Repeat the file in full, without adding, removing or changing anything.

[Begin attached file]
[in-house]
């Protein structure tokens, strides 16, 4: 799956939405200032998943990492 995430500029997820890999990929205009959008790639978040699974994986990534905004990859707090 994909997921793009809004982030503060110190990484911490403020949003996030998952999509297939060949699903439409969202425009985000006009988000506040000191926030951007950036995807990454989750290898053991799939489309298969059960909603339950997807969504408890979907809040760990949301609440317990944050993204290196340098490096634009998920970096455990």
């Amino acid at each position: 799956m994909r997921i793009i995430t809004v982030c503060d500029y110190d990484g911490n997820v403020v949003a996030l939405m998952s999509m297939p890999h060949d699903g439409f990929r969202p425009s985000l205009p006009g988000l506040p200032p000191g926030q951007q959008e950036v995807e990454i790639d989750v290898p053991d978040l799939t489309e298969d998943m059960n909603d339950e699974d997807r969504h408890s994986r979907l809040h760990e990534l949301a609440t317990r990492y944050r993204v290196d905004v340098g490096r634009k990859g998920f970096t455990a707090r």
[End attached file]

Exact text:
[in-house]
């Protein structure tokens, strides 16, 4: 799956939405200032998943990492 995430500029997820890999990929205009959008790639978040699974994986990534905004990859707090 994909997921793009809004982030503060110190990484911490403020949003996030998952999509297939060949699903439409969202425009985000006009988000506040000191926030951007950036995807990454989750290898053991799939489309298969059960909603339950997807969504408890979907809040760990949301609440317990944050993204290196340098490096634009998920970096455990």
């Amino acid at each position: 799956m994909r997921i793009i995430t809004v982030c503060d500029y110190d990484g911490n997820v403020v949003a996030l939405m998952s999509m297939p890999h060949d699903g439409f990929r969202p425009s985000l205009p006009g988000l506040p200032p000191g926030q951007q959008e950036v995807e990454i790639d989750v290898p053991d978040l799939t489309e298969d998943m059960n909603d339950e699974d997807r969504h408890s994986r979907l809040h760990e990534l949301a609440t317990r990492y944050r993204v290196d905004v340098g490096r634009k990859g998920f970096t455990a707090r």